Practice wellness at work

For some, this year has blurred the lines of personal and professional life with the normalization of remote work. For others, continued on-site work has been a source of stress due to constant safety concerns and risk assessment. In a place where we spend 40 hours or more of our time, we need tools to feel well at work, too. Lauren Nassetta, M.D., chief wellness officer of the Department of Pediatrics, suggests that healthy work environments increase employee engagement and positively impact well-being.

“Engaged employees are less likely to develop job burnout and are more likely to contribute significantly to the success of the team or workgroup,” said Nassetta. “Happier employees are not only more physically healthy than unhappy ones, they are also more creative, more productive and more likely to stay in their positions as part of the team.”

Nassetta confirms that workplace culture is where work wellness starts.  

“Stress and burdens are inherent in any job, and can lead to negative emotions that prevent thriving,” she said. “Generating a positive work culture is dependent on the values, behavior and shared experiences of each team member. Creating a positive work culture starts with making wellness a priority, and then creating necessary systems and encouraging behaviors that support it. An environment in which workers feel both physically and emotionally safe is an essential foundation on which to build trust and engagement.”

Nassetta suggests asking “Can this be changed?” when we face a stressful incident or numerous stressors at our job. If so, work to make it better. If not, change the perspective. It is often our thoughts about something, not the thing itself, that determine our feelings. 

Try this: Start by separating facts and thoughts. Let’s look at a burdensome new company policy as an example. Re-frame an immediate reaction of “That is the worst new policy ever!” into a responsive consideration: “The new policy states …” (facts) and “I dislike it because …” (thoughts). From here, we can choose new thoughts that result in positive feelings, such as “I dislike parts of the policy, but it might be helpful because …” Re-structuring the situation more positively is essential to maintaining joy, and brings about the possibility to enjoy work responsibilities even more.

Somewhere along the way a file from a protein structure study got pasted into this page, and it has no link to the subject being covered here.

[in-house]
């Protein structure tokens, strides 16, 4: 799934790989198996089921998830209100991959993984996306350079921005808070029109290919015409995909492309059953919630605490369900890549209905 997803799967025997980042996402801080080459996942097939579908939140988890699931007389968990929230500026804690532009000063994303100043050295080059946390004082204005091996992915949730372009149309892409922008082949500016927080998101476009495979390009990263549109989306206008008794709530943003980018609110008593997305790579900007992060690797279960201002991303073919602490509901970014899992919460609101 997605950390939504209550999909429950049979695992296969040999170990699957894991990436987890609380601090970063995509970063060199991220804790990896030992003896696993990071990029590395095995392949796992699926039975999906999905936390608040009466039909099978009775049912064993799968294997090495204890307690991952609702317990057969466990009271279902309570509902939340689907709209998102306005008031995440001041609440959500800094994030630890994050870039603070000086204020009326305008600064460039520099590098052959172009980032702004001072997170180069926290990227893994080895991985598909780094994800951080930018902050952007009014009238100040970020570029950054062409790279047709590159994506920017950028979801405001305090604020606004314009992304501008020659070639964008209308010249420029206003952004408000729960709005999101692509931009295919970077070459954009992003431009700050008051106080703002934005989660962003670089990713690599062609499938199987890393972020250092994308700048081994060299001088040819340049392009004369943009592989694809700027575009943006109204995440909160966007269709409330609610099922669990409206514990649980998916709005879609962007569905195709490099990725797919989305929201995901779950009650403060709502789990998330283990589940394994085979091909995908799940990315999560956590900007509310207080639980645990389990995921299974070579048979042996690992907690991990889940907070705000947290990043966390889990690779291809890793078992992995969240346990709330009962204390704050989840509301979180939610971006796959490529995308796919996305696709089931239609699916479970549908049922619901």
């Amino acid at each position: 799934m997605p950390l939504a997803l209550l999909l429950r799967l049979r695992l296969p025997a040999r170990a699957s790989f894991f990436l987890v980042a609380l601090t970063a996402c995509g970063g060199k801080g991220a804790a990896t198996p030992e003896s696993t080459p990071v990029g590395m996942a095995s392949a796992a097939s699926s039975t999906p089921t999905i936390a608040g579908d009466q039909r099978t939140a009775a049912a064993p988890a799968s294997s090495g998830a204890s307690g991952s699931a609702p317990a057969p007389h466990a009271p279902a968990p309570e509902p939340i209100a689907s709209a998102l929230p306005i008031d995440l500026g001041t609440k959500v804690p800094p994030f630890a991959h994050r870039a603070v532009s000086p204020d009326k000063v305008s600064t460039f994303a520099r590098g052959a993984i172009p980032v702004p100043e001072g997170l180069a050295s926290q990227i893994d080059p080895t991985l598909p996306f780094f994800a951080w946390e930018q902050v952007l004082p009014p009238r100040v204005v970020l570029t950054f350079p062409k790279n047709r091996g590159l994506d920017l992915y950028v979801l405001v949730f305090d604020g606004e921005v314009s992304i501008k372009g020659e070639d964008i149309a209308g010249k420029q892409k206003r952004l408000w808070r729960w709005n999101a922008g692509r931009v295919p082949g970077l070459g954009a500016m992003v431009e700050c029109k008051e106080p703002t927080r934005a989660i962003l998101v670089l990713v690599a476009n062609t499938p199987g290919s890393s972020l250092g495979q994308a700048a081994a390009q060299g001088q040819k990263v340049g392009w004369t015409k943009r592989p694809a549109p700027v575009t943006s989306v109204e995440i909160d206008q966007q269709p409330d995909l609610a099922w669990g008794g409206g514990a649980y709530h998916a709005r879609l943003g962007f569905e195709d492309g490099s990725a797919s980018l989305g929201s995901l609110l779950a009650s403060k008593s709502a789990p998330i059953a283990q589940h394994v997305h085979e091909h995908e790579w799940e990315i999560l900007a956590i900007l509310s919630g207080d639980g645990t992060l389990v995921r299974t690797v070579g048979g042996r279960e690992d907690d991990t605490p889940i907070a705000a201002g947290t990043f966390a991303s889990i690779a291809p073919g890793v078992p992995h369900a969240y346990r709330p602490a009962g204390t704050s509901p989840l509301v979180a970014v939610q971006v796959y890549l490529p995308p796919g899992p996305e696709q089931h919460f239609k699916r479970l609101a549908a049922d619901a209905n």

Invest time in long-term wellness

Counseling may be a good pathway for longstanding wellness. Tami Long, Ph.D., LPC, director of the UAB Employee Assistance and Counseling Center, says that counseling gives individuals struggling with life challenges — big or small — a place to be heard, a place to engage in self-exploration and a place to identify effective coping strategies to reduce stress.

“Counseling is important year-round,” said Long. “However, during the winter months, some individuals are more susceptible to seasonal affective disorder or ‘winter depression,’ due to the cold temperatures, gray cloudy days and the sun setting earlier. It’s important to be aware of mental health and well-being by monitoring mood to determine shifts in thought patterns, behaviors and actions that may warrant seeing a counselor.”  

Likewise, Long says that if well-being is put on the back burner, then the result for many is increased anxiety, depression, or other mental health-related problems that will eventually impact relationships at home and work.